Unarmed Security Guard Job Description
The types of valuables a security guard (also known as security officer) protects are as varied as the specific jobs associated with them. Casino security guards, for example, may monitor casino patrons from a booth using many cameras thereby helping prevent theft. On the other hand, armored car guards are constantly on the move picking up and dropping off large amounts of money. The 'valuables' a client wants protected can be anything from money to devices.
Despite this large variety of specific security guard occupations, security officers have some common duties. The following list represents common duties performed by almost all security guards according to the Bureau of Labor Statistics (BLS), www.bls.gov:
Guard property against thievery, arson, property damage, and terrorism
Testify in court
Act as property law enforcer
Contact police, fire, or emergency medical services via radio and telephone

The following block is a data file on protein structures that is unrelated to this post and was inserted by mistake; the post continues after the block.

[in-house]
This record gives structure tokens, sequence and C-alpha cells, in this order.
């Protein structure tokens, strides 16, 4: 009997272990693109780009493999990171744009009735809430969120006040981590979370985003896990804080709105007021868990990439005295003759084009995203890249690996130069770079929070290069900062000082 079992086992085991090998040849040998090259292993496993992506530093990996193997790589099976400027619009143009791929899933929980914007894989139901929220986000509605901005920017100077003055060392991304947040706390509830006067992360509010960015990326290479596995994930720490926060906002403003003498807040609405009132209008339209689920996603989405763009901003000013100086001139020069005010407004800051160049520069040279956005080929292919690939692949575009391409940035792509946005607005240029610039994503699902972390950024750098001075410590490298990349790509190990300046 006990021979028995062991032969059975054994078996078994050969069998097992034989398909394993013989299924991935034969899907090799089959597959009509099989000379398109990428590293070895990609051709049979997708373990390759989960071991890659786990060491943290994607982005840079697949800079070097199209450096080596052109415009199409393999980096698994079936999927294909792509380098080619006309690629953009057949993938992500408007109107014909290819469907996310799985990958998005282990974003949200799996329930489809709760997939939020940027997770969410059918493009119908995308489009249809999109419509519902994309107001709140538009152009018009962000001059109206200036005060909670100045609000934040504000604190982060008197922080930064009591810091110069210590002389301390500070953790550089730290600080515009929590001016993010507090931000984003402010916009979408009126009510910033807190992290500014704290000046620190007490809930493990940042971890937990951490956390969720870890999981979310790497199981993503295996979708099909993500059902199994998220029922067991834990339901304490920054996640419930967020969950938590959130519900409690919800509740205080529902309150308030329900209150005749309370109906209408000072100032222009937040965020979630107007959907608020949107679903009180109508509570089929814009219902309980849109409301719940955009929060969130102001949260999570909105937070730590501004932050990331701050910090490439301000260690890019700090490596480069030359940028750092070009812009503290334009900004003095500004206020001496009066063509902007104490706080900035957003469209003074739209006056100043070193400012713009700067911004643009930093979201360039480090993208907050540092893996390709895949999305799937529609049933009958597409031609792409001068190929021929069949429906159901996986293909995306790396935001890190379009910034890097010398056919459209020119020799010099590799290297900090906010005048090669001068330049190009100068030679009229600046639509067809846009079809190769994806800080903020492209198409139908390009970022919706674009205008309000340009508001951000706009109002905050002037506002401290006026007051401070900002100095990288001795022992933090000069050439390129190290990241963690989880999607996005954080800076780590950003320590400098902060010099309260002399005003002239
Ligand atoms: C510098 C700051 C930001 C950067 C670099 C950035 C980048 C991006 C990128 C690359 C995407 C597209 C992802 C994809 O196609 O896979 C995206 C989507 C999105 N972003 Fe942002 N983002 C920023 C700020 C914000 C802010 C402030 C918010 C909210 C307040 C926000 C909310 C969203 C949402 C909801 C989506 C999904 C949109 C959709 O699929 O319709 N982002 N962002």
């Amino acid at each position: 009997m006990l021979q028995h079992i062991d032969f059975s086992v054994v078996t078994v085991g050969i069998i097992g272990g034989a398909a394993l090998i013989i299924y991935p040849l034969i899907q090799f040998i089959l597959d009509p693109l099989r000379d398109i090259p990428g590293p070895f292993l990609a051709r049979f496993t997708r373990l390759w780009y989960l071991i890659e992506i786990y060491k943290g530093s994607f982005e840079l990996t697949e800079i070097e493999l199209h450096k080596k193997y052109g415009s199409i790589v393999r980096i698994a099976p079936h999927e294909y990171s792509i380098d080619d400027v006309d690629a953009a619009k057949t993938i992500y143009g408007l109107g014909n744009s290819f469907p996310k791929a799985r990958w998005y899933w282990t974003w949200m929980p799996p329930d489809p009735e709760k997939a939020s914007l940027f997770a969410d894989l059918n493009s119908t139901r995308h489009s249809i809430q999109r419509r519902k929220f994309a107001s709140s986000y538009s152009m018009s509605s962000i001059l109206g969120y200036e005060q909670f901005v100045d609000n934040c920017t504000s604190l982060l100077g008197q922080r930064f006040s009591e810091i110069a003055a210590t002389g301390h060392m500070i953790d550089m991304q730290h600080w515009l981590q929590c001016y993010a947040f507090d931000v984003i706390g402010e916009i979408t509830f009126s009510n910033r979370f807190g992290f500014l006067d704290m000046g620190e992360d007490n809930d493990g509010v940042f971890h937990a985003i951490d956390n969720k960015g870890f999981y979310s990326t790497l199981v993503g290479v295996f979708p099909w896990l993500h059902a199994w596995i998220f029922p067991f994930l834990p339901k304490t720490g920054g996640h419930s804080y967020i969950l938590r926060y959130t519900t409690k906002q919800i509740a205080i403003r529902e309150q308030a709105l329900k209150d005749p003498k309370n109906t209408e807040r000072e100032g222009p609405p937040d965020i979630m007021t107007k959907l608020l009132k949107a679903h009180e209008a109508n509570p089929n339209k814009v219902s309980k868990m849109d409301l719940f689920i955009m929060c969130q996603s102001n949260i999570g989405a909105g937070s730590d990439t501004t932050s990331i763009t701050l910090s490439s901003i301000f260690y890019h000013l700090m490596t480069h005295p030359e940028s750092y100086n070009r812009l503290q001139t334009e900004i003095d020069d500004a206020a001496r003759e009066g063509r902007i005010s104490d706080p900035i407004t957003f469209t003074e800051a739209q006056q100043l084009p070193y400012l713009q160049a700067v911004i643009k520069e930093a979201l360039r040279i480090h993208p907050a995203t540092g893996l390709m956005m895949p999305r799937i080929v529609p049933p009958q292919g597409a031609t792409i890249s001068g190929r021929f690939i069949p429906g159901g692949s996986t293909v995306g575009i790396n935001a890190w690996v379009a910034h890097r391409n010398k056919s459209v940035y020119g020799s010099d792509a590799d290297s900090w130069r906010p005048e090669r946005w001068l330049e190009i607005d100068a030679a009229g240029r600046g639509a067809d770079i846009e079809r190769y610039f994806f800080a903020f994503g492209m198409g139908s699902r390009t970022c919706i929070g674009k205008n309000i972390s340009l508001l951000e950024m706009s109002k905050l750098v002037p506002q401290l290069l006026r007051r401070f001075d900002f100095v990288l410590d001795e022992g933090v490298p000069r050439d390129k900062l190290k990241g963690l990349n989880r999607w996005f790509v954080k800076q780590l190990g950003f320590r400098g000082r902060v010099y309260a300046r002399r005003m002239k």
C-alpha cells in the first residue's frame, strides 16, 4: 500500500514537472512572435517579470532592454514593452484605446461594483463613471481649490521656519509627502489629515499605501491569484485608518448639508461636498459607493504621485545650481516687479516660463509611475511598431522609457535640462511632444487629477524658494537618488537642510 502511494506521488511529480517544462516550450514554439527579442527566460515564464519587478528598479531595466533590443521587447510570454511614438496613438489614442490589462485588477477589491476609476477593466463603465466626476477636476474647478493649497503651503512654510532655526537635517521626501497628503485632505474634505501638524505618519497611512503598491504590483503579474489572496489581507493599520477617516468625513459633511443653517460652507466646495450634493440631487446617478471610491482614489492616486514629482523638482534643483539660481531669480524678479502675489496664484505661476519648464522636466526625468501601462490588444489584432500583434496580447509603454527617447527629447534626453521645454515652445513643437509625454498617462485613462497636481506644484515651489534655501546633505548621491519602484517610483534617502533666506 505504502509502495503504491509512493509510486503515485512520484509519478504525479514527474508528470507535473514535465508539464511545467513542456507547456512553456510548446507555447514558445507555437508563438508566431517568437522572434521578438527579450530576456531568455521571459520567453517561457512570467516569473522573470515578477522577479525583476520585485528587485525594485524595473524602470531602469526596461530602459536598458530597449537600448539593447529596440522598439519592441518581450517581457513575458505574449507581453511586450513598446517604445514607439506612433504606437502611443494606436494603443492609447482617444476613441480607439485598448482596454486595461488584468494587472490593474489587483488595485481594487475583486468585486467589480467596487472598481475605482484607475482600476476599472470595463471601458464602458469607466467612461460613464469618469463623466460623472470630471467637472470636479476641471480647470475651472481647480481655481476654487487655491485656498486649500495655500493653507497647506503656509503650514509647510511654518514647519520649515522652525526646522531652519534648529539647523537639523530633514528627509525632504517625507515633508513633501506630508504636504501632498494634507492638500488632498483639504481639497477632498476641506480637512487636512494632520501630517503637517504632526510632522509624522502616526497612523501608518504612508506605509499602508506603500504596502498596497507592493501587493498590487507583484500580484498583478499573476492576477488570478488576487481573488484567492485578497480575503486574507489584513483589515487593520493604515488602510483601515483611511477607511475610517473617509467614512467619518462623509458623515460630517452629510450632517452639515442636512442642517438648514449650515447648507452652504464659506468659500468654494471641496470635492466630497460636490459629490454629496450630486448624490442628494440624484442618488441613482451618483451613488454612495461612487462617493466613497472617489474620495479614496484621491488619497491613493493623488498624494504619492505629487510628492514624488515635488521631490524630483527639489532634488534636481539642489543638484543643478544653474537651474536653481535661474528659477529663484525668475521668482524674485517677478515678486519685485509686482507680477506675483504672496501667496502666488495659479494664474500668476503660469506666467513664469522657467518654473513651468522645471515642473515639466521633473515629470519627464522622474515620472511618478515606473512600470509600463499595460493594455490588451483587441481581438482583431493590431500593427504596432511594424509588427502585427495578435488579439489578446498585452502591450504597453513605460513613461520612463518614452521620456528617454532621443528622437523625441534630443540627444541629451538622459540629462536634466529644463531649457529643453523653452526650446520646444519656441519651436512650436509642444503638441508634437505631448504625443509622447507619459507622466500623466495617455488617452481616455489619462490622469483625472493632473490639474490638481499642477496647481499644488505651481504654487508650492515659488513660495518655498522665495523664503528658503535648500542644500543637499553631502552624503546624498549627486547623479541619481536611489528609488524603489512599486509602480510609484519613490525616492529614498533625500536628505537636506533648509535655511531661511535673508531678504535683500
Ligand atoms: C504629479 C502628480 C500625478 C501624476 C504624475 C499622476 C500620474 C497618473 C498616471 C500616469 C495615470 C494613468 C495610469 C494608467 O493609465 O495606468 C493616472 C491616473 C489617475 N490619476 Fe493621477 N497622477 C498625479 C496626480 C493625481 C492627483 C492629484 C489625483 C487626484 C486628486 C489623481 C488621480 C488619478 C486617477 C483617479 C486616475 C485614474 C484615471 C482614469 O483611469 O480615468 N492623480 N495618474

Write reports describing observations and activities during assigned shift
Interview witnesses or victims
Prepare case reports
Security Guard Educational Requirements
The main requirement for security guards in almost all of the states is the license (sometimes known as the 'guard card'.) While each state has its own guidelines for licenses, most require the applicant to be at least 18, a high school graduate (or GED holder), pass a background check, complete classroom training, and successfully pass a drug test according to the BLS, www.bls.gov. Classroom training can be one or any number of classes in subjects such as property's legal, emergency protocols, and properly detaining suspected criminals. Typically, post-secondary education degrees are not needed for those interested in becoming a security officer.
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